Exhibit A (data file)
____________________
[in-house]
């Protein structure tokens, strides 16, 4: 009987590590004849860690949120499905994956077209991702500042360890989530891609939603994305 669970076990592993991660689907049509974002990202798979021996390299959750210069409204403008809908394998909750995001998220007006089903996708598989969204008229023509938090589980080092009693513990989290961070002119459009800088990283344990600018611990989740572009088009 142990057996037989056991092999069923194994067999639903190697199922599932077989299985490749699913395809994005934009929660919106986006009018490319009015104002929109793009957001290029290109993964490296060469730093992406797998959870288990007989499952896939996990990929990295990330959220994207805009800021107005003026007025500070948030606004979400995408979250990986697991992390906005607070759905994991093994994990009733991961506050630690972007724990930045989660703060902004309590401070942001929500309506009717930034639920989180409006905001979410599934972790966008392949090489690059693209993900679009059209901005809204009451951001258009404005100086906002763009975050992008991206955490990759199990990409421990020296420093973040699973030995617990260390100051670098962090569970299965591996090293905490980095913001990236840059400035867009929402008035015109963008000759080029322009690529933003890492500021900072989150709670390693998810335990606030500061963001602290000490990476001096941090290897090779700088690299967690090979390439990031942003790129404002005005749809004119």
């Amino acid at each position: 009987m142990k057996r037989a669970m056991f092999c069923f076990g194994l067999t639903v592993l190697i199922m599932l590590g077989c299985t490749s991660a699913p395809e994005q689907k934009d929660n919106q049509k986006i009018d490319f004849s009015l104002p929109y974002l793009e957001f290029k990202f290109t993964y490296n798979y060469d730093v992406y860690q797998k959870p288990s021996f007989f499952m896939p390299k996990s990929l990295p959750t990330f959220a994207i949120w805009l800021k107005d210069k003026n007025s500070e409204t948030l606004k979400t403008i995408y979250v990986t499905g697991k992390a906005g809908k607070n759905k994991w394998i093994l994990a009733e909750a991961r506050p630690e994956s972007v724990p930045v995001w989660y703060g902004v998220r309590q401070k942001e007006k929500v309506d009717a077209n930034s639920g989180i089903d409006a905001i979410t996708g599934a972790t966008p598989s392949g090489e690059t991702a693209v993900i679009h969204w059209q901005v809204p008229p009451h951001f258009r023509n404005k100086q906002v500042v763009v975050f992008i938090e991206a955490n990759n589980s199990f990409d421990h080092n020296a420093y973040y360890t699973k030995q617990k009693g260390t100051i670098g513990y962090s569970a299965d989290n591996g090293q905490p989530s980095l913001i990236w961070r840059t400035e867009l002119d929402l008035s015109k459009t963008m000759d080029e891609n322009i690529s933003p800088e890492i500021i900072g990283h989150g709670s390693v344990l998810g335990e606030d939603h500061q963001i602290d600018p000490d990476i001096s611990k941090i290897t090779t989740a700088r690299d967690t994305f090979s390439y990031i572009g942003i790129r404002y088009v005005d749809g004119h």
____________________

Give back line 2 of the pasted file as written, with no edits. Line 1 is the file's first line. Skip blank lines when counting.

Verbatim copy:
């Protein structure tokens, strides 16, 4: 009987590590004849860690949120499905994956077209991702500042360890989530891609939603994305 669970076990592993991660689907049509974002990202798979021996390299959750210069409204403008809908394998909750995001998220007006089903996708598989969204008229023509938090589980080092009693513990989290961070002119459009800088990283344990600018611990989740572009088009 142990057996037989056991092999069923194994067999639903190697199922599932077989299985490749699913395809994005934009929660919106986006009018490319009015104002929109793009957001290029290109993964490296060469730093992406797998959870288990007989499952896939996990990929990295990330959220994207805009800021107005003026007025500070948030606004979400995408979250990986697991992390906005607070759905994991093994994990009733991961506050630690972007724990930045989660703060902004309590401070942001929500309506009717930034639920989180409006905001979410599934972790966008392949090489690059693209993900679009059209901005809204009451951001258009404005100086906002763009975050992008991206955490990759199990990409421990020296420093973040699973030995617990260390100051670098962090569970299965591996090293905490980095913001990236840059400035867009929402008035015109963008000759080029322009690529933003890492500021900072989150709670390693998810335990606030500061963001602290000490990476001096941090290897090779700088690299967690090979390439990031942003790129404002005005749809004119």